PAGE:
When Dorothy Jones speaks, you listen. Not because her voice is the loudest in the room, but because it has a mixture of kindness, confidence and firmness that comes from a life of learning, teaching and triumph.

Dorothy, the granddaughter of Texan sharecroppers and the daughter of a man who did not learn to read until he was 77, grew up to become one of the few Black female professor emerita at the University of Alaska Fairbanks.

A graduate of Prairie View A&M University, Dorothy and her husband Lloyd moved to Fairbanks in 1974, after Lloyd was transferred to manage food service on the trans-Alaska pipeline.

Lloyd signed a 12-month contract. That was nearly 50 years ago.

The Joneses raised two children and opened two restaurants in Fairbanks. Lloyd enjoyed fishing and hunting, and the Jones’ children loved playing in the snow. Dorothy herself built a career at UAF teaching computer applications.

Growing up in East Texas and graduating from a historically Black college, she was surrounded by Black educators. At UAF, she suddenly found herself the outlier as the only person of color in her department, often battling the pressure of being the sole representation of her race.

“What the majority race fails to realize, the stress that puts on a person to be in that kind of situation because they are expecting you to represent your race and you are not trying to represent your race,” Dorothy says. “You want to make sure you’re not sliding into the stereotypes that they’ve got going on in their minds.”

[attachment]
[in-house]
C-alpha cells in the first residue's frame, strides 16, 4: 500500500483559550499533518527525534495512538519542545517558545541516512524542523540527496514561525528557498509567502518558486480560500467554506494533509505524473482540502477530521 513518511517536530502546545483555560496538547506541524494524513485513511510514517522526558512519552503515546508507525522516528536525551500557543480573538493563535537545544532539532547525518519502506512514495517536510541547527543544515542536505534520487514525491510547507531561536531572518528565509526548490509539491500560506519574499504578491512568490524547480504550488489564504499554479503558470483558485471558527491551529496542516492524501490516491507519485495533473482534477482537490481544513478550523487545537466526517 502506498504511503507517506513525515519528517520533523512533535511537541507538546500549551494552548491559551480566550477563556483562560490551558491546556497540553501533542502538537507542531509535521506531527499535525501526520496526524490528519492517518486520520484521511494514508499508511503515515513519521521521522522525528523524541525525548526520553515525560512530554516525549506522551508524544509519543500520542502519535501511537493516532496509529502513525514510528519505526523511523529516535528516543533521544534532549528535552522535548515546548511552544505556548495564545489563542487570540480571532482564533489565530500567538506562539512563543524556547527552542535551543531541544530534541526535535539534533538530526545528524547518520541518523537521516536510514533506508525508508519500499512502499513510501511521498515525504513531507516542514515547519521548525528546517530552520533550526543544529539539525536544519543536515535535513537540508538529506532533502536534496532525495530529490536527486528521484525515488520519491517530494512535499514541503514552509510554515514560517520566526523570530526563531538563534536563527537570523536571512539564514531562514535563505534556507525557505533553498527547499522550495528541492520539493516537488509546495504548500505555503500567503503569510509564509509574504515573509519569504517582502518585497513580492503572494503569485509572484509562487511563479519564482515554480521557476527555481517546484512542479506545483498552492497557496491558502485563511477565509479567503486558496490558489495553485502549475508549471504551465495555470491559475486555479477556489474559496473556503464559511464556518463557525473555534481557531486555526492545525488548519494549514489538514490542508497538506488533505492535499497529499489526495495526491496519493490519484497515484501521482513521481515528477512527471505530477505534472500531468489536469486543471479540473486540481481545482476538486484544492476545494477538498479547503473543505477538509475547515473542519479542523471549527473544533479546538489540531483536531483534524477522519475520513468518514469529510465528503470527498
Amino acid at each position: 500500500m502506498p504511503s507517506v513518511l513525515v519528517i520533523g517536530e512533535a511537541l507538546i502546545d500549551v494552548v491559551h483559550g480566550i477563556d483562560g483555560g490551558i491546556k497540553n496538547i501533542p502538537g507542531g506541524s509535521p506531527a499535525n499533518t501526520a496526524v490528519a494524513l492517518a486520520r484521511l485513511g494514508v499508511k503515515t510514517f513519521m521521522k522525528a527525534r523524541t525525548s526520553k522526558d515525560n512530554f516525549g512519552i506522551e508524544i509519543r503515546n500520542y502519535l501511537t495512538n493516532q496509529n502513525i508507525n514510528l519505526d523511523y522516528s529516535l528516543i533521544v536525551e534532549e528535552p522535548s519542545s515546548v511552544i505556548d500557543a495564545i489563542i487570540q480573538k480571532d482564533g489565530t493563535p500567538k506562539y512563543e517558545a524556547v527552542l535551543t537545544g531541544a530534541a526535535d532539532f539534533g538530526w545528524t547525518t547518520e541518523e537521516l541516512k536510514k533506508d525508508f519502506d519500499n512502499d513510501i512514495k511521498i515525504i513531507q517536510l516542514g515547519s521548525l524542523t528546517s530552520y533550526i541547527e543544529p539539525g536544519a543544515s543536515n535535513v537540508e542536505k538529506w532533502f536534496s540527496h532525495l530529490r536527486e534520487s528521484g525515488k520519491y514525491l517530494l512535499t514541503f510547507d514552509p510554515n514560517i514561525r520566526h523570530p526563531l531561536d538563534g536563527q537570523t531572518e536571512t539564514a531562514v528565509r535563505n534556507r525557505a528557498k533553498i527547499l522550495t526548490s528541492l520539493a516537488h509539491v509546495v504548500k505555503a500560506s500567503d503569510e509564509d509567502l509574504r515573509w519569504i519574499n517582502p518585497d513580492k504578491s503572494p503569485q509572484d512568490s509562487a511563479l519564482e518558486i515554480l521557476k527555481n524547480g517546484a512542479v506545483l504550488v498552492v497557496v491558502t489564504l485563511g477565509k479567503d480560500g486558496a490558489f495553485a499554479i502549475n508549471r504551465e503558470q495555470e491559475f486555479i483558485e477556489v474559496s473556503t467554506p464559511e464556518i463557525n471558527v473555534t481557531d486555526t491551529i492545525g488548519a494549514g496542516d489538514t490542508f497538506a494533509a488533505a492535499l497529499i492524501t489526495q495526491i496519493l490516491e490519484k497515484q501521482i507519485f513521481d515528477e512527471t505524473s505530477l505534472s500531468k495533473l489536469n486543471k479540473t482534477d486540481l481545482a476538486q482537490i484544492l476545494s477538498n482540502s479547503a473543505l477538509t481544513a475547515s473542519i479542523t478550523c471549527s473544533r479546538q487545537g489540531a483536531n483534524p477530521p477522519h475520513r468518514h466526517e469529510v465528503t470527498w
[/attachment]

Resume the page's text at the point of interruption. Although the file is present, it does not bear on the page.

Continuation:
She joined with other people of color on campus and created the Black Awareness Student Union in the early ‘80s. The group helped make people aware of the contributions of Black people on campus, in Alaska and across the country.

All these decades later, Dorothy says there’s still work to be done. Especially in education, where Alaskan students can go their entire academic career without ever having a teacher the same race as them.

“There has to be support there for the people when they come in,” she said. “They have to know that they have some place to go, somebody else that they can talk to. … There are students who need to relate to people there.”

Dorothy believes that the current generation will continue to push for things to get better. She’s seen it happen in her lifetime.

“I grew up in Jim Crow, so I drank from the colored fountains,” she said. “I sat in the balcony of the theater. I went to the back door to get a hamburger. And our students are not going to stand for that.”

Dorothy Jones is full of stories gathered over a lifetime.  Those stories represent the legacy of generations. Her voice helps to carry the work forward for her family and community.